Welcome to our very first Gimme 3 interview! This kicks off an ongoing series of blog posts where we interview employees, colleagues – really anyone who feels like talking – about the top 3 things that bring purpose and passion to their work.
Matt Powell is founder and CEO here at Bitwise, and also happens to be my husband. In our very first edition of Gimme 3, Matt dives deep on personal challenges, community, and sets a dangerous precedent for his first motivator. Maybe there should be a rule?
Let’s get going.
Welcome to Gimme 3! Tell us a little about what you’re up to right now at Bitwise.
This is an incredibly exciting time for us because we’re rolling out all-new branding in the next couple weeks that we’ve been working on for a long time. It’s nerve wracking to finally put it out into the world, but you can feel the energy in the company. It’s awesome. So we’re busy putting the final touches on that – updating social media, putting together promo mailers for friends and colleagues – those types of things.
Beyond that, I usually have my hands in a few pots, like hiring and developing new business. You know, the fun stuff.
Let’s jump right in. What’s your first thing that brings purpose and passion to your work?
My family has this Thanksgiving tradition where we all go around the table and each say something we’re thankful for. It’s fun, and usually a bit awkward, but there’s just one rule: you can’t use “family” as your thing. Too easy. So maybe we want to set a rule like that for these interviews, but I’m going for it since this is our first interview, and saying that family brings a tremendous amount of purpose to my work.
Ground rules, check. So what about family brings purpose and passion for you?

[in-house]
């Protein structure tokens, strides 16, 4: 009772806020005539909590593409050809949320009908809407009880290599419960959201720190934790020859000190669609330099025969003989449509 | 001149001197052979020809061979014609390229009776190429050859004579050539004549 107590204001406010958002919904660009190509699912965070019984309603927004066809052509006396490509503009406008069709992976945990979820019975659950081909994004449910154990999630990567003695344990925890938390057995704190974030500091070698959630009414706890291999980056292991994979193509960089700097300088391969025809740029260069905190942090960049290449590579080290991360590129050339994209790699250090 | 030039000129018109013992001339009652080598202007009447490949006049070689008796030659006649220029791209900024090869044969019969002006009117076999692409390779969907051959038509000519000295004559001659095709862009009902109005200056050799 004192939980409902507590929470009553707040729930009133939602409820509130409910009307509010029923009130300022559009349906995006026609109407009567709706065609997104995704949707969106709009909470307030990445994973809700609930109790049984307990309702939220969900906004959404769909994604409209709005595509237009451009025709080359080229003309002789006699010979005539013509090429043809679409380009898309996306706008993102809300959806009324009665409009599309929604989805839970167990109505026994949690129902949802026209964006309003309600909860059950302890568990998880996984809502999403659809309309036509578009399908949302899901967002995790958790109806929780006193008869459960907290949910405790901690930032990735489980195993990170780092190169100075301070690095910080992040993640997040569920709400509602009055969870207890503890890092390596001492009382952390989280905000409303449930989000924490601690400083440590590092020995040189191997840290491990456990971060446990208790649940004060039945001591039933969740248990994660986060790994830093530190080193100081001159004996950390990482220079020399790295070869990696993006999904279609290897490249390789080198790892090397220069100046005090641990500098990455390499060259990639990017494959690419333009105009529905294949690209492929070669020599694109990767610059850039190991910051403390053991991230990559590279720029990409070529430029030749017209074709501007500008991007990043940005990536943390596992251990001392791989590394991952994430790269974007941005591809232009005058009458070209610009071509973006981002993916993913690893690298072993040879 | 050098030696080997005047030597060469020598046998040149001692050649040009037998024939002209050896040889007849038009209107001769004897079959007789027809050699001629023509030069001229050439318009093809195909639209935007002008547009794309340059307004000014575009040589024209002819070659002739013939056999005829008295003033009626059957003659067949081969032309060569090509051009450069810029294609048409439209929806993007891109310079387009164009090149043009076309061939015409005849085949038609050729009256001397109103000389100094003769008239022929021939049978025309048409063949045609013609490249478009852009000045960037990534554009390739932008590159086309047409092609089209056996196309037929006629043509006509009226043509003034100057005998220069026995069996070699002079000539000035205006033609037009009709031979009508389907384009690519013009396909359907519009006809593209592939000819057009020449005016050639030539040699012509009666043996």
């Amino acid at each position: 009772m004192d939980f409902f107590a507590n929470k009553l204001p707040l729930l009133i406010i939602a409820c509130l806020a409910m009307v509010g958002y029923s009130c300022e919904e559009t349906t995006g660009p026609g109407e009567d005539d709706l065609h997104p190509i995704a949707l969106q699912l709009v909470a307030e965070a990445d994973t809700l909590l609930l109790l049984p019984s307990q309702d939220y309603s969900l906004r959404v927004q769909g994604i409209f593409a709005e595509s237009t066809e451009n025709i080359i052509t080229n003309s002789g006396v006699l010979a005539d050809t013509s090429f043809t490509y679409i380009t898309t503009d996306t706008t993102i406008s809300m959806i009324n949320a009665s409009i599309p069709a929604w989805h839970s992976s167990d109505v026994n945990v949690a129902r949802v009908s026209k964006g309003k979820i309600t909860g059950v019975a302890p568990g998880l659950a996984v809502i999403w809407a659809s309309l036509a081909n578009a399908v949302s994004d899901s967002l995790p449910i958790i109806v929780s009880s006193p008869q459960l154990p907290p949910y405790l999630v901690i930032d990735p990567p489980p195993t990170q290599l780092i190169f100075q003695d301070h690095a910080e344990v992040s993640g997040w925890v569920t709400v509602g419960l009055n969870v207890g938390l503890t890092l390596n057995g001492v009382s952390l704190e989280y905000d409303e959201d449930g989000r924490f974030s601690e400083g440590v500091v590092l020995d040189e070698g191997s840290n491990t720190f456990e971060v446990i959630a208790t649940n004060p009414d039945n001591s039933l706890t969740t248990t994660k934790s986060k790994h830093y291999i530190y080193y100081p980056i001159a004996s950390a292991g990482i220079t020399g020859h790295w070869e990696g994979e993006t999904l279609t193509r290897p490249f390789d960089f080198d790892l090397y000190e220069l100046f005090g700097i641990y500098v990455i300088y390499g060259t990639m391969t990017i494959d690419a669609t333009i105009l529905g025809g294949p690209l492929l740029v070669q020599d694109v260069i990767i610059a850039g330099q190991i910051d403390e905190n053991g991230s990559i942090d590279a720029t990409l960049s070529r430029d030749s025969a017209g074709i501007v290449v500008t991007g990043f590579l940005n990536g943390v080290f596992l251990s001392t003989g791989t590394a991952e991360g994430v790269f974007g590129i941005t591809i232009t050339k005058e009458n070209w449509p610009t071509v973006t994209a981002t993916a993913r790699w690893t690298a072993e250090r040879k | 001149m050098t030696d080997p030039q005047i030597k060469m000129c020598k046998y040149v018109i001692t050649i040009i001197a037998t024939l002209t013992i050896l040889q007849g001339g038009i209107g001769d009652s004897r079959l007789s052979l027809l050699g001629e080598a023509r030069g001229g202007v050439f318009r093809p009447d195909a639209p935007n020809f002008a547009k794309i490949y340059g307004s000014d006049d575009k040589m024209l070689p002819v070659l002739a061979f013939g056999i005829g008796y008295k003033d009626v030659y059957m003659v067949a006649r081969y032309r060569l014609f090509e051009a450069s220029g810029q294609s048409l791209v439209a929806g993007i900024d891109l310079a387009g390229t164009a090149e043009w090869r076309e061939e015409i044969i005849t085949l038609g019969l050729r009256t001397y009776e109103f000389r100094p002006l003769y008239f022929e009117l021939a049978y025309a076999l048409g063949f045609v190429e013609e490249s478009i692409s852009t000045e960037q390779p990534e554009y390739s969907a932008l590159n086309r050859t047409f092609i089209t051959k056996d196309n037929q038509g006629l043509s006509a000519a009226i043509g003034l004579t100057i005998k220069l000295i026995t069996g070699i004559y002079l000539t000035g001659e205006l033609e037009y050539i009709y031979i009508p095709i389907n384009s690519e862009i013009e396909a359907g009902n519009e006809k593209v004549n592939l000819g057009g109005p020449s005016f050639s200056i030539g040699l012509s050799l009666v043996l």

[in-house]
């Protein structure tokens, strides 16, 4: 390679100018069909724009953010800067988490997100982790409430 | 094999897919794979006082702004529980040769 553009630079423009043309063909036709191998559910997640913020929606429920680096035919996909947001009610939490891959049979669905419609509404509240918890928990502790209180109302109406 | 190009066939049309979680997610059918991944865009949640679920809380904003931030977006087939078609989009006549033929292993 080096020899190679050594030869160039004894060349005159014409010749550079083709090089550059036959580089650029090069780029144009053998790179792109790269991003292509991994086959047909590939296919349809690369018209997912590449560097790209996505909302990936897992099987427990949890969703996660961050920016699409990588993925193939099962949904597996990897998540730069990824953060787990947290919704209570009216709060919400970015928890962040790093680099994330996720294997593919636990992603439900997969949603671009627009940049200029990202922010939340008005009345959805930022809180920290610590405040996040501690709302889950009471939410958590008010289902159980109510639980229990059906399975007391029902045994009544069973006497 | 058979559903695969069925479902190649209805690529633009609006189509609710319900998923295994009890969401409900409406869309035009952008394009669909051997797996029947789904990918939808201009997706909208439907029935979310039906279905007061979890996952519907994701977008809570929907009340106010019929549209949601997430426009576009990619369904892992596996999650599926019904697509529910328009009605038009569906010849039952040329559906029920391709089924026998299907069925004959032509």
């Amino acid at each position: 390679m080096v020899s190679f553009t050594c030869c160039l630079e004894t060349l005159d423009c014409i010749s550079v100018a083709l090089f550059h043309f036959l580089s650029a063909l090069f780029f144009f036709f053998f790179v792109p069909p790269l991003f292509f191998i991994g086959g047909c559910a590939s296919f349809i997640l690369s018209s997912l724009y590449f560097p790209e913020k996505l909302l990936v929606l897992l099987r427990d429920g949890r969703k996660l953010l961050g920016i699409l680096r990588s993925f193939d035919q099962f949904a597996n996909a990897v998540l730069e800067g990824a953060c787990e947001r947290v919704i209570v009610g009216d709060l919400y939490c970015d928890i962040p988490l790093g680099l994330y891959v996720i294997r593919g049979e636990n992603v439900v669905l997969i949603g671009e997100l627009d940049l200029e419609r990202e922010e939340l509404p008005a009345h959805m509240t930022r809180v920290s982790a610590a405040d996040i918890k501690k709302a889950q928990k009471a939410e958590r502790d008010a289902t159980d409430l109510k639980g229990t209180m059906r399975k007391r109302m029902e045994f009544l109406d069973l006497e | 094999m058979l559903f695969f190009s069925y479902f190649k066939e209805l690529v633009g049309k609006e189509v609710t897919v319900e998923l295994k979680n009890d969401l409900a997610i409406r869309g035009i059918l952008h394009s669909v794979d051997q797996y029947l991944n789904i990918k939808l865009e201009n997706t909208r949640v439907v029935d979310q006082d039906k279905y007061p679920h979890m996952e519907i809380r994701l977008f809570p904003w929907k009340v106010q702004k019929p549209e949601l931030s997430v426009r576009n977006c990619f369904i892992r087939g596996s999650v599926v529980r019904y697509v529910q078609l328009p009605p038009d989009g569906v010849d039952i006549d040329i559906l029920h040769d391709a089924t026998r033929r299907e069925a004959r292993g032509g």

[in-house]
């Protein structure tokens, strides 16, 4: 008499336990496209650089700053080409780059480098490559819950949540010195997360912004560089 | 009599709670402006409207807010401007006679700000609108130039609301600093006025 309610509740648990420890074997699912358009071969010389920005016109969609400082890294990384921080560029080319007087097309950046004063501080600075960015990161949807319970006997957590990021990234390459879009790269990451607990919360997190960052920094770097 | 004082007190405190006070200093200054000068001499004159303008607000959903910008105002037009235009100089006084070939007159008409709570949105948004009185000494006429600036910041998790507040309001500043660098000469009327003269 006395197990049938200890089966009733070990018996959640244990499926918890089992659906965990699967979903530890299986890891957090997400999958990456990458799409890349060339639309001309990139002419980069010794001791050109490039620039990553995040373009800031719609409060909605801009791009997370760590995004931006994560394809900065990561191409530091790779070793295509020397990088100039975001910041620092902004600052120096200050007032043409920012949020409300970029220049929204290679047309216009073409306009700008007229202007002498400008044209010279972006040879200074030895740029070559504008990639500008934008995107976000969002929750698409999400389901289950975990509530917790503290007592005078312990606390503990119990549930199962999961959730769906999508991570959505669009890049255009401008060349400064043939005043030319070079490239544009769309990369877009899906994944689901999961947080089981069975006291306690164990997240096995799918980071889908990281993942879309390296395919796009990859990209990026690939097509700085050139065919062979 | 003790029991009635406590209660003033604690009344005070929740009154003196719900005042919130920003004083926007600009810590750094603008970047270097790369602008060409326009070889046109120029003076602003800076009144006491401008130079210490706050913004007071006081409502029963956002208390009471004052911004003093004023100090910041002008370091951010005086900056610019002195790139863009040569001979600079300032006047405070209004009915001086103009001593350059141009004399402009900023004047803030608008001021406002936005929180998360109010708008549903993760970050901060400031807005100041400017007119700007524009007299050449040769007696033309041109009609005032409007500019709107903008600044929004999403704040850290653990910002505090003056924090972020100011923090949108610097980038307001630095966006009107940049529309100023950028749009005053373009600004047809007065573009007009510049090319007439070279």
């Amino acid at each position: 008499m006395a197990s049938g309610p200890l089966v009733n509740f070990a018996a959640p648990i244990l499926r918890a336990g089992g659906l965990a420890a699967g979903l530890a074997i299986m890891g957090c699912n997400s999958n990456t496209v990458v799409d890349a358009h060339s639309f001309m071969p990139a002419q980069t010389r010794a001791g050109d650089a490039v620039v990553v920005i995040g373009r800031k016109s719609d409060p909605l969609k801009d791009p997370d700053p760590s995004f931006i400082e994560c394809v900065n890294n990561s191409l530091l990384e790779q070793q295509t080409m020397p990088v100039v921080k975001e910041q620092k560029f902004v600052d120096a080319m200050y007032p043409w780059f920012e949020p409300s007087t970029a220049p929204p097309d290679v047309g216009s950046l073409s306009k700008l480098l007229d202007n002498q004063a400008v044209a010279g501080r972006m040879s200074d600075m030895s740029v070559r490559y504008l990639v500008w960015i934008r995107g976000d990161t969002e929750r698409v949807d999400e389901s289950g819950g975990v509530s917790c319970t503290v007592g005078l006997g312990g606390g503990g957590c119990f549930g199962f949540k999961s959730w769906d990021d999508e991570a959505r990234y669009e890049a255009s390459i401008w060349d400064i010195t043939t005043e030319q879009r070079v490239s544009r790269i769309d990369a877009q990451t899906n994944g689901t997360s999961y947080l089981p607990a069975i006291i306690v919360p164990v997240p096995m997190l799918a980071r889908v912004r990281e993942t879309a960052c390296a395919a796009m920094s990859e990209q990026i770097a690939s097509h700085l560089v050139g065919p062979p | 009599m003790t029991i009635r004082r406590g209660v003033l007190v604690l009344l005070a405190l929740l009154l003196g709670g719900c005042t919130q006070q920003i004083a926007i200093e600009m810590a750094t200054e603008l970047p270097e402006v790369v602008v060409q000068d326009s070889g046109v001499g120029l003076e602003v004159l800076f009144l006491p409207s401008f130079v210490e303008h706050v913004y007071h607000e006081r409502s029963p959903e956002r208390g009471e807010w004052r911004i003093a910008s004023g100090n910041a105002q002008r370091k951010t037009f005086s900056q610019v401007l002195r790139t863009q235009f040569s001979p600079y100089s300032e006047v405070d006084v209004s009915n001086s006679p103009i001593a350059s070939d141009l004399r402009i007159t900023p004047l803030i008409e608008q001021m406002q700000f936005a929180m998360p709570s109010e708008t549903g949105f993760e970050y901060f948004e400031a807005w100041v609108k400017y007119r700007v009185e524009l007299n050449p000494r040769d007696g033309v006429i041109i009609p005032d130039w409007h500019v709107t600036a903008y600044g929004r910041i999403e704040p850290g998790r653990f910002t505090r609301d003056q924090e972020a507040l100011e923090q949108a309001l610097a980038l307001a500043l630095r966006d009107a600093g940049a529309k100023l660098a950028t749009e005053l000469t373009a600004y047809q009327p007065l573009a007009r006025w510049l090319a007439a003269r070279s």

Yeah I mean, it’s a little obvious maybe, but everything I do is rooted in my family. They’re the light of my life. But for work specifically, I think the lessons I have learned from them – about what it means to feel fulfilled, about teamwork – were my greatest inspiration for starting this company.
I think back to those early days, and I’d been seeing these government contractors that had this singular model of hiring at all costs. Once someone onboarded with them, it was sort of like, “Ok, that person’s hired, so they’re done. Onto the next one.” As long as they continued billing their contract, they were doing their job.
I know this is a big annoyance for you.
It is. Because without any real connection to their company, that employee’s work isn’t being reinforced as meaningful, and they lose their motivation. And often they just end up sort of… being there. Very cold, very transactional.
And look, that’s a business model, to be sure. Some companies are successful with it. But the employees are almost never left feeling fulfilled. And to me, it just felt so obvious that we should be taking a more connective approach. If I could create this culture around a clear mission and vision – beyond simply billing a contract – then that culture could create its own innovation naturally, and employees would be happier too.
So anyway, I connected these dots recently, but it’s everything I feel about my family that informed what I brought to the table in those early days. Those instincts I had, whether I knew it or not, came directly from my experiences as a son, as a husband, and a father.
Ok, what’s something else that brings purpose and passion to your work?
I’m not completely altruistic, as you well know. Personal challenges are big motivators for me. I have this one-track personality where I tend to focus super hard on one thing at a time, and when I’m in that zone, pretty much everything else falls away. It’s gotten me into a little trouble over the years, but when I can manage to apply it responsibly, it’s one of my most effective tools for making big things happen.